(Extreme) Casual: You prefer small casual groups to big ones. You have close friends.

(Extreme) Leader: You are feeling in charge. You are used to being a leader.

(Very) Baby secure: You are comfortable and secure with babies and family.

(Very) Sensitive: You're naturally empathetic and understand the feelings of others.

Romantic: You're looking for love, and attracted to the inner qualities of others.

Culture lover: You like foreign culture, and stories about people.

59% Yin (gentle and loving, creative and artistic), 41% yang (powerful and confident, analytical and logical)

5/6 Free spirit, 2/6 Realist: Artist Type, You prefer open-ended experiences to highly structured ones. Your creative mind makes you a natural artist.

4/6 Adventurous, 3/6 Careful: Energetic Adventurer, you dive right into new situations with energy and enthusiasm. You make decisions quickly and intuitively. You're a natural traveler. 

4/6 Playful, 3/6 Responsible: Shy Comedian, You have a great sense of humor but you're a bit shy and only share it with your friends. Others don't know how funny you are.

5/6 Gentle, 2/6 Strong: Gentle Giant, You are gentle and easy-going and you avoid conflict. Most others don't realize that you have unusual power.

6/6 Sweet, 1/6 Tough: Sweetheart Angel, You are truely a saint.  You're sweet and caring and nothing seems to upset you. You live to love, and you love everyone.

4/6 Confident, 3/6 Humble: Well-adjusted Ego, you are blessed with a well-balanced ego. This makes you well-suited to teaching.  Your friendships last a long time.

5/6 Romantic, 2/6  Shy: Flirtatious type, you flirt without even realizing that's what you're doing. People get crushes on you and you don't even know it.

4/6 Mellow, 3/6 Hyper: Good Listener, you can jam when you need to but mostly you move at a thoughtful pace. You are a very good listener.

6/6 Satisfied, 1/6 Rebellious: Dependable, you are very consitent and dependable. You are a rock of stability. You have a clear sense of purpose.

5/6 Extrovert, 2/6 Introvert: Outgoing, You're comfortable in groups and meet new people easily. Your  positive energy often makes you the center of attention.

6/6 Sensitive, 1/6 Celebrity: Empathetic Genius, you're highly tuned into the feelings of others. You may even be somewhat psychic. You would make an excellent counselor.

"When Nice Ain't So Nice"

Back in 1985 or 1986 I read an essay in BYU Magazine by Elouise Bell titled, "When Nice Ain't So Nice." It took me several tries before I could get through it.  It was hitting me very close to home, and made me very uncomfortable. You see, I prided myself in being a Nice Guy. You can read a later version at the link above. But there are parts I want to point out which I missed all those years ago:

"Niceness begins in the home; it is taught as a prime doctrine of the “poisonous pedagogy” Alice Miller exposes. Miller, a brilliant Swiss psychologist whose work is assuming major proportions in the field, has traced much neurosis to the philosophy, dominant throughout most of this century, that the role of the child is to be docile, obedient, and subservient to the parent, whose word is law. The “poisonous pedagogy” teaches children, in other words, to be “nice.” It demands that children not resist the status quo, not take any direct action against whatever injustices are going down. Thus it indirectly but inevitably encourages covert action, manipulation, passive-aggression, duplicity, and denial. (My mother used to say in so many words: “Be nice. Don’t argue with your father. Agree with him, and then slip out the back door and do what you want, like your brothers do.” She also said to me with a simper: “Your father is the head of the home, remember that. And I’m the neck that moves the head!” My response to such advice was often a single, very un-nice word.)"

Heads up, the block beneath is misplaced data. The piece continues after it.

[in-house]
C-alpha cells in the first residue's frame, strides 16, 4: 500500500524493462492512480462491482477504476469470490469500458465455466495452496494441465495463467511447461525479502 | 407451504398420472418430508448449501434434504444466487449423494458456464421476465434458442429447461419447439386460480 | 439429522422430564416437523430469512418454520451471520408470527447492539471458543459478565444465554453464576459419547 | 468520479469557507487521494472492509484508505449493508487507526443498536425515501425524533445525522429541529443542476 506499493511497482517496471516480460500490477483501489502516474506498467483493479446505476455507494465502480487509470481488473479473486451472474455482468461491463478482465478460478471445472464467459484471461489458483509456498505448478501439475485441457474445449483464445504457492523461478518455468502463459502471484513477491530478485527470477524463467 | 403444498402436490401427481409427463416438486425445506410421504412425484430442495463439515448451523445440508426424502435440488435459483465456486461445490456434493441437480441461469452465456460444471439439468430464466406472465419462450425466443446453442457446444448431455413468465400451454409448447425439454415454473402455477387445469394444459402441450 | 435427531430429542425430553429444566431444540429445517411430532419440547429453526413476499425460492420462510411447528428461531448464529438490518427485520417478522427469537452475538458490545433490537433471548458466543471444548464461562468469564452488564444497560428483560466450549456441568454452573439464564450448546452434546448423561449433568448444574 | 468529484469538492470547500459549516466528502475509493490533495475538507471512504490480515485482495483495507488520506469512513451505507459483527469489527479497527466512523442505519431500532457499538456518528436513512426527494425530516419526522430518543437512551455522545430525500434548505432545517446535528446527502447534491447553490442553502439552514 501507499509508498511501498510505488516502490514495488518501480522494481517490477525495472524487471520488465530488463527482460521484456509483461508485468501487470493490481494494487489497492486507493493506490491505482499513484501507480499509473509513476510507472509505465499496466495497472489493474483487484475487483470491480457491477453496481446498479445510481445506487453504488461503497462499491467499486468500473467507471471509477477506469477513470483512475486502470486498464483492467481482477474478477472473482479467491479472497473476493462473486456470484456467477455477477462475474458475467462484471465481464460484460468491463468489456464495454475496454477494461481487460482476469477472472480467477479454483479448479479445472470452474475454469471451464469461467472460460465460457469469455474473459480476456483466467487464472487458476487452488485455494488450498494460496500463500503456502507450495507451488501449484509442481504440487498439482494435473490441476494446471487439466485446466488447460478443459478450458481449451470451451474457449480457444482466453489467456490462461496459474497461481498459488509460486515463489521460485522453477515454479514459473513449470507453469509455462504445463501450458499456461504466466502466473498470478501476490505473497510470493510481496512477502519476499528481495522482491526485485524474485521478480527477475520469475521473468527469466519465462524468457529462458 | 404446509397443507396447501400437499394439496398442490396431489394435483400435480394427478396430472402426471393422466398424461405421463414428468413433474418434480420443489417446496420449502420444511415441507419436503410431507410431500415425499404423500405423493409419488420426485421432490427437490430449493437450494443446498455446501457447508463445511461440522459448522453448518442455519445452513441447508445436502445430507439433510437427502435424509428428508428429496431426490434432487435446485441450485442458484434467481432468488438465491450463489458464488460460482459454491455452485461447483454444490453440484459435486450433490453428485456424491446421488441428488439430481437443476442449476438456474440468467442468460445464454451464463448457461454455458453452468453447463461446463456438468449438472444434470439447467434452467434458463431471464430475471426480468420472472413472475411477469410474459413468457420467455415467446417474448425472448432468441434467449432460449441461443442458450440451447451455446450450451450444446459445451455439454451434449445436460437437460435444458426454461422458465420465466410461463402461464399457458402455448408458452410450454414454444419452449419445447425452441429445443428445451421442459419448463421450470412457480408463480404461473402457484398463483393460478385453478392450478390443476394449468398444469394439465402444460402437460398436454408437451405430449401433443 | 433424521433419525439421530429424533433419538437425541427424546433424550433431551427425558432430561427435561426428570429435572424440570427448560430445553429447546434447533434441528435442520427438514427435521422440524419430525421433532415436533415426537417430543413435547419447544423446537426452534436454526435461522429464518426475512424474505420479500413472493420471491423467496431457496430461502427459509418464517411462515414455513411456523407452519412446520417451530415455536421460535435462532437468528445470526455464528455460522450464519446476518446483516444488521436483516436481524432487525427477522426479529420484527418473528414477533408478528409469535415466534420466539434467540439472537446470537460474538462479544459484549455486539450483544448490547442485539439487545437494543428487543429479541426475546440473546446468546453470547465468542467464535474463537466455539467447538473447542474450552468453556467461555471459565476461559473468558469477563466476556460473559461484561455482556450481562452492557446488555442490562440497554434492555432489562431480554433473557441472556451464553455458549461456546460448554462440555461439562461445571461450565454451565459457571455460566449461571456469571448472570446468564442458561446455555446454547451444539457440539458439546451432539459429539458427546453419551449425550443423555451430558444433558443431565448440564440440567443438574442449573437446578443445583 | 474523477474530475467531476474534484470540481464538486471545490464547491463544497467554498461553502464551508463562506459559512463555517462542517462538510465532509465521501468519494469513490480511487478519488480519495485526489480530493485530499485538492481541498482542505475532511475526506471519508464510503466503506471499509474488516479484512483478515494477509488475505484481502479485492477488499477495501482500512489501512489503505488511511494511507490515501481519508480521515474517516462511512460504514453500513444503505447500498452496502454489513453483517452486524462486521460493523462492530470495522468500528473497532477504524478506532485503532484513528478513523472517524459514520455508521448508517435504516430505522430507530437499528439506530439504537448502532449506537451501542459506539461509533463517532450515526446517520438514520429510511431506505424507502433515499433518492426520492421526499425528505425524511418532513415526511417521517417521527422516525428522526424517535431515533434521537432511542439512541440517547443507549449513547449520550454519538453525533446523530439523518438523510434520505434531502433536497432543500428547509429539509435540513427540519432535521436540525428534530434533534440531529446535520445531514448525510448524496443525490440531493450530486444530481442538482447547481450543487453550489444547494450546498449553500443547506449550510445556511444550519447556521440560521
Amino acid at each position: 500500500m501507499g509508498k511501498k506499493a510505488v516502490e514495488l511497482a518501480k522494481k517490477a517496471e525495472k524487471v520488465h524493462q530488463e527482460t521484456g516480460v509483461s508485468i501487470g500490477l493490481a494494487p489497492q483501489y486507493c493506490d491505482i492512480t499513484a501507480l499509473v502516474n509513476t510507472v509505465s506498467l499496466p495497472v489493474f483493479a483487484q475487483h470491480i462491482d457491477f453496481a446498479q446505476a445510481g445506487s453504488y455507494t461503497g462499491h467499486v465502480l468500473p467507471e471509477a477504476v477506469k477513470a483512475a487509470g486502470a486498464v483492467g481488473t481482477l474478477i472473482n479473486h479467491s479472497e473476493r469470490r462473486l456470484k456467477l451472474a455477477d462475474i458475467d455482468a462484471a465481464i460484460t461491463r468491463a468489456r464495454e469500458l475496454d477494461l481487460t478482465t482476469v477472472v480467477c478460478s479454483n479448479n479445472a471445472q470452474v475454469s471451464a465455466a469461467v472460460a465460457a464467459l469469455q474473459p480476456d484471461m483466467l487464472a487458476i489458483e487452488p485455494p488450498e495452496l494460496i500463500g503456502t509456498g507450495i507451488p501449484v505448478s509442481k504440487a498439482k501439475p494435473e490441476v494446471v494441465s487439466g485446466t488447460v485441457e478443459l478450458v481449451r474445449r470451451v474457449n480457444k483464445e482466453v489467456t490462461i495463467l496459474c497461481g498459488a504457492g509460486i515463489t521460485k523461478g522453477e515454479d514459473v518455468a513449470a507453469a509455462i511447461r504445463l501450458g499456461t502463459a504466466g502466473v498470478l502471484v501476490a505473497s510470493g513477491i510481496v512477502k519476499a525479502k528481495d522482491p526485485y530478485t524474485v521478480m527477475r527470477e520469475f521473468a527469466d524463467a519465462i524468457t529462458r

I was struck by the similarity of the cause and effect between Niceness and the emergence, as I understand it, of the False Self.

The author goes on:

You’ve heard of the Nicene Creed, the Christian confession of faith first adopted in 325? Now hear the Nice Creed:

We believe in being Nice,
in speaking softly at all times,
even when loud objection may be
more logical;in saying nothing in
response to minor
inconveniences such as
being jostled on a bus,
or relegated to a back seat,
or not being allowed to ride at all,
or being run over by the bus;
and in saying even the most
appalling things in soft,
non-committal tones, even,
if worst comes to the worst,
in whispers.

We guard against silence as against
speaking out, for in silence is
Thought born; therefore, we
cultivate and foster small talk,
which says naught yet smothers

We believe that pleasantries are
better than truths, friendliness
better than honor, jocularity
better than Justice.

We believe that neatness is the end
of logic and cleanliness the
epitome of order.

And we most devoutly believe in
seeing nothing that is
or unpleasant.

We believe in turning the other head,
closing the other eye,
stopping the other ear,
and biting the other tongue.